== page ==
Measles Dropped Nearly 60pc During MCO, But MOH Fears Lower Vaccinations

By CodeBlue | Posted on

HFMD cases decreased by 45%, while chickenpox declined by 44%.

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KUALA LUMPUR, June 5 — Nationwide movement restrictions lasting nearly three months amid the Covid-19 outbreak have resulted in a significant decrease of several other infectious diseases, the Ministry of Health (MOH) announced today.

A comparison of infectious outbreaks from the first to the 22nd epidemiological week of 2019 and 2020 saw a drop of 58.3 per cent in measles cases, a 44.6 per cent decrease in hand, foot and mouth disease (HFMD) cases, and 44.4 per cent decline in chickenpox infections.

“The decline of these cases is a positive implication from the implementation of the MCO (Movement Control Order) and Conditional Movement Control Order (CMCO) that was also assisted by high personal hygiene practices.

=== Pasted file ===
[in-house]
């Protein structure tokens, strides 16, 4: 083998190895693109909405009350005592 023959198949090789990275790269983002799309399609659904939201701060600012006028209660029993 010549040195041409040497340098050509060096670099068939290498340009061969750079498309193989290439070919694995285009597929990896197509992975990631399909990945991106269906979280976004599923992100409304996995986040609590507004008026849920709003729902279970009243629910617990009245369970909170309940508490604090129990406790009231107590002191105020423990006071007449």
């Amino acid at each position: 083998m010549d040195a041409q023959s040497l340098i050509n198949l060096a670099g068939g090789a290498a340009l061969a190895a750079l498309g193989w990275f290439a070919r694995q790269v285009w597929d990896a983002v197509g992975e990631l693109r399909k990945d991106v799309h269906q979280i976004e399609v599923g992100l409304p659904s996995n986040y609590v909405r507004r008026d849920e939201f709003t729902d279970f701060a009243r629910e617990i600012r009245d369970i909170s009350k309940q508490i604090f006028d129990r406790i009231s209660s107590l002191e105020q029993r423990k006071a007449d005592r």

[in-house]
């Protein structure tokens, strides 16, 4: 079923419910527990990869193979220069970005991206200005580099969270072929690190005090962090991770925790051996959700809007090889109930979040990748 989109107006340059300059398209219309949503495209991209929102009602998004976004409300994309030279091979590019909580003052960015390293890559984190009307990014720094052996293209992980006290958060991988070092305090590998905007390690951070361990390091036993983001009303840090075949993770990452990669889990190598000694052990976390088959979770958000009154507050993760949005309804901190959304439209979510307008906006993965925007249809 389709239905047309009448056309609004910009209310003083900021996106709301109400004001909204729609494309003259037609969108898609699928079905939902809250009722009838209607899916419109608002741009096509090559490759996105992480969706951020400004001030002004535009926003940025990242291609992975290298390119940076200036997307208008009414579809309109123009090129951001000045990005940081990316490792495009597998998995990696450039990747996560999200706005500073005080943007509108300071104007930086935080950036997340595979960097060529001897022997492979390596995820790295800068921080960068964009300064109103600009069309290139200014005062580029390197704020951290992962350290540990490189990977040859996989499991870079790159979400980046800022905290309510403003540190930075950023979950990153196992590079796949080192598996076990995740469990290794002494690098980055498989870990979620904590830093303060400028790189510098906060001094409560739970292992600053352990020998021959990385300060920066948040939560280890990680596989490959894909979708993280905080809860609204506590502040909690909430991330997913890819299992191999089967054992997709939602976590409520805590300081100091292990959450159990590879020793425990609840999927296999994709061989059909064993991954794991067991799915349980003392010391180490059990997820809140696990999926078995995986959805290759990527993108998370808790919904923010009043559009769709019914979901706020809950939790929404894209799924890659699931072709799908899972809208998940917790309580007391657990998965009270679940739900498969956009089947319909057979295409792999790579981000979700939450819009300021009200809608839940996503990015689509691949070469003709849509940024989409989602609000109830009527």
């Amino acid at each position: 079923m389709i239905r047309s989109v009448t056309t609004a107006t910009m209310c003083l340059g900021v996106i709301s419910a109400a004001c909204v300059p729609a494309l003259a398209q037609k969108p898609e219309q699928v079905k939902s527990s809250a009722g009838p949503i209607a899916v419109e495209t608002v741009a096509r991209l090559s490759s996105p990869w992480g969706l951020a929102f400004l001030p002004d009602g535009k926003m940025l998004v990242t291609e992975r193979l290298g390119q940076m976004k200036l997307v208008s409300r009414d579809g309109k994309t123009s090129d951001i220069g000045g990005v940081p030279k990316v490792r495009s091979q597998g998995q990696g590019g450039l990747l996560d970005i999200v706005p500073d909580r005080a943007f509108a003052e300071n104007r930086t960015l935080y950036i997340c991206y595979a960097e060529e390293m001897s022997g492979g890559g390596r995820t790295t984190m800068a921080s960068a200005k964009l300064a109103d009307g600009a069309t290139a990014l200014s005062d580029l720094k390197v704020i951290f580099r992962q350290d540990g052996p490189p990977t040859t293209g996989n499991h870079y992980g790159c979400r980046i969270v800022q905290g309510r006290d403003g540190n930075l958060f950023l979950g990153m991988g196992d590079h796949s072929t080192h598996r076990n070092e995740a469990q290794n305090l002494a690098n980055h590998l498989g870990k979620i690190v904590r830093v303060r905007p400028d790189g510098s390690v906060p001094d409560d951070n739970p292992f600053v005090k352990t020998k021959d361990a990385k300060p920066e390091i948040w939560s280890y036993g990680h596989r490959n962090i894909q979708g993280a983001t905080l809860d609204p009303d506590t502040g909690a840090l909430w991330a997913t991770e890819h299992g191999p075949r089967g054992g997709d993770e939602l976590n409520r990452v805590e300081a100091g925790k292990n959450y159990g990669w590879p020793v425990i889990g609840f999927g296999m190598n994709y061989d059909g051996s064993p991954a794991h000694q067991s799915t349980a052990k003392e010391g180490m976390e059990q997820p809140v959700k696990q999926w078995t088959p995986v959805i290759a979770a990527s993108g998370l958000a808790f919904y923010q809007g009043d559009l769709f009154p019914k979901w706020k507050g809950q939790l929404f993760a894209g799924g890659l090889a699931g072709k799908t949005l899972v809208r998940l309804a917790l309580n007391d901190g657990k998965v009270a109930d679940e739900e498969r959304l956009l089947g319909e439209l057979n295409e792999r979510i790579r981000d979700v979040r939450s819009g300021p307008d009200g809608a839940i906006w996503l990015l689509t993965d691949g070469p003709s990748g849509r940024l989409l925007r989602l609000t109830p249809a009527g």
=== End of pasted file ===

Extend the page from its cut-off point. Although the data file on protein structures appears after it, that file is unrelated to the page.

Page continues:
“However, during the Covid-19 outbreak, it is also feared that the rate of immunisation of babies and children have similarly declined. This may have resulted from parents’ concerns about bringing young children out from their homes to the clinic,” Health director-general Dr Noor Hisham Abdullah said in a statement.

MOH stressed the importance of child immunisation to avoid vaccine-preventable diseases. Immunisation services for babies and children are still continuing as usual in public health clinics.

Then-Deputy Health Minister Dr Lee Boon Chye said last December that the immunisation rate for all vaccines nationwide has reached above 95 per cent — a rate required for herd immunity — following education campaigns, after the vaccination rate for measles, mumps and rubella (MMR) previously dropped to below that percentage point in 2018.

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